[Nottingham] Here's something to annoying you

Mat Booth mbooth at fedoraproject.org
Wed Jun 29 12:53:17 UTC 2011

On 29 June 2011 12:54, Martin <martin at ml1.co.uk> wrote:
>> So long as the browser supports the required features (and it's fair enough
>> to check for those), I'm at a loss as to why the OS matters.  Not like their
>> doing harum-scarum stuff or hosting cutting-edge ActiveX controls... :-P
> Indeed, there should be no need to test for which OS is being used.
> Unless that is we're still back in the dark old days where a certain
> company's application famously tested whether "MSDOS" was being used
> rather than the equally capable DRDOS or others, or the silliness with
> the "Naughty Intel" (CPU cripple) test... I'm sure there will be other
> underhand examples...
> In any case, I thought that no respectable website would host any
> ActiveX on the web. Just for the sake of security even if not for
> compatibility or for the fact that most will have ActiveX disabled...
> The real question for your example of the assumed laziness on the part
> of the website developer and the misleading requirements is: Did it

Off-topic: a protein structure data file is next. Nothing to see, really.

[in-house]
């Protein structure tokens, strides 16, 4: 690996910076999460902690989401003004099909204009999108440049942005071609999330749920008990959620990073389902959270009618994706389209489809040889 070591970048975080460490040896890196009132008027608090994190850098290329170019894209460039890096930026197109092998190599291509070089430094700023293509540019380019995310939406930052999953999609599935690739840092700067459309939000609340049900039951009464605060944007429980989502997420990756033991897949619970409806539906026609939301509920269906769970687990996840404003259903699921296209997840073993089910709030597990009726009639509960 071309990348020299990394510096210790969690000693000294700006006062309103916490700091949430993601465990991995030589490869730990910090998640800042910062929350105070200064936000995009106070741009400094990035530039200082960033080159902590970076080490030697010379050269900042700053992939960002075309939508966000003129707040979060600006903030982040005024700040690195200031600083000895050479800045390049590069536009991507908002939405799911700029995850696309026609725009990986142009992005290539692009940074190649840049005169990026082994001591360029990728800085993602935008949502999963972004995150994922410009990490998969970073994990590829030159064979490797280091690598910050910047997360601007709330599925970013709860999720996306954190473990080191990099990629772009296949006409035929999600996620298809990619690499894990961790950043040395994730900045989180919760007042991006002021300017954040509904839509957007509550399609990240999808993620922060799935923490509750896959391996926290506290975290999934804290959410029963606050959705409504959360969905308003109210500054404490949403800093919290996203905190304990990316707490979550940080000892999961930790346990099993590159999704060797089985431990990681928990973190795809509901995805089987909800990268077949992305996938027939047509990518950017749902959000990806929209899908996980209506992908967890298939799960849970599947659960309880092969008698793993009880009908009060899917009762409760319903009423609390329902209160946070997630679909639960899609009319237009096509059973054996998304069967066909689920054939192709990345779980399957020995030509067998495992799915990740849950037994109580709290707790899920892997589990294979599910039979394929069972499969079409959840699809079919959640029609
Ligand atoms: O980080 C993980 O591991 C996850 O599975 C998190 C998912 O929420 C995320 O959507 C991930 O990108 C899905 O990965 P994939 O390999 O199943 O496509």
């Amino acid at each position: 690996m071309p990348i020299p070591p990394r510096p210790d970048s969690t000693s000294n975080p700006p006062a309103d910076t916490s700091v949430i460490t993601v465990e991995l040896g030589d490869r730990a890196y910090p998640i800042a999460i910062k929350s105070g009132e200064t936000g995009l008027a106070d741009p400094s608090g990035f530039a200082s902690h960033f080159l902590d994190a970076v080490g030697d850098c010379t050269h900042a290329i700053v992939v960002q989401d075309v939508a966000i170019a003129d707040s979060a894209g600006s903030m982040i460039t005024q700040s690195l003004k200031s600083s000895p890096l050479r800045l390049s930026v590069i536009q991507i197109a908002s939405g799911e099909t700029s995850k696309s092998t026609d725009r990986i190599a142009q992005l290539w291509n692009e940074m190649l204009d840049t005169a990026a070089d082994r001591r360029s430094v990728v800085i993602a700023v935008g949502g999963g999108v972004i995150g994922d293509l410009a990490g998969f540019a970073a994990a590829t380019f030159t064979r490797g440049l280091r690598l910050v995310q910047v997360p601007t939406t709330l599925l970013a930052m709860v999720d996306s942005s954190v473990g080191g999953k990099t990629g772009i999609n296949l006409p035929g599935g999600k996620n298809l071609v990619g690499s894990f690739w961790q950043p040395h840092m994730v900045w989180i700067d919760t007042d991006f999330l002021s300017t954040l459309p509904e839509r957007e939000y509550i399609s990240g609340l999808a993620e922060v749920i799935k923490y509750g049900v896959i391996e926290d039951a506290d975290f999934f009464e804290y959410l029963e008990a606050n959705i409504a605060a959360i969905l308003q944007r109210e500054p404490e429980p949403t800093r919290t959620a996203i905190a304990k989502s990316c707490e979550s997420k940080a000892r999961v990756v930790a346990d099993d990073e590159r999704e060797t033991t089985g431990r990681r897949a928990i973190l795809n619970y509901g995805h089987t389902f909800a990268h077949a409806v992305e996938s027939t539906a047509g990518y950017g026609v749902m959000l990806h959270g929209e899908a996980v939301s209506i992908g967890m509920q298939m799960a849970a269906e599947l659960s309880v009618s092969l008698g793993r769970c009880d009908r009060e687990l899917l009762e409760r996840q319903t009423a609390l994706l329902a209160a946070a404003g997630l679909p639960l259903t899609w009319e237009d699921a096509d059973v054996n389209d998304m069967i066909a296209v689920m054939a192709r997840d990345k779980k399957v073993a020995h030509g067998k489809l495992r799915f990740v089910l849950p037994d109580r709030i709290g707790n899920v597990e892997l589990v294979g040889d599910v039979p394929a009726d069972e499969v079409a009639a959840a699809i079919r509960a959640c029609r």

> work ok regardless?
> And what response you get from your enquiry?
> Cheers,
> Martin
> "Microsoft also used a variety of tactics in MS-DOS and several of
> their applications and development tools that, while operating
> perfectly when running on genuine MS-DOS (and PC DOS), would break
> when run on another vendor's implementation of DOS"
> http://en.wikipedia.org/wiki/MS-DOS#Use_of_undocumented_APIs
> Intel's compiler: is crippling the competition acceptable?
> http://www.swallowtail.org/naughty-intel.shtml
> And only recently after many years (meaning old crippled stuff is
> still out there for a long time yet):
> FTC settles Intel lawsuit to 'help consumers'
> 'Disturbing behavior' curbed
> http://www.theregister.co.uk/2010/08/04/ftc_settles_with_intel/

In my experience, the explanation for these notices is usually a case
of not having any spare QA resources to test all browser/platform
combinations rather than laziness.

Of course the same browser can behave differently on different
platforms! The leading example is text rendering -- you cannot
guarantee what fonts are available on the client side and I have seen
cases sites with translations to languages requiring unicode fonts
failing to render correctly on certain platforms with poorly
implemented fonts.

Good luck to you if you want to display the new Indian rupee symbol on
a stock Windows install in *any* browser. ;-)

Mat Booth

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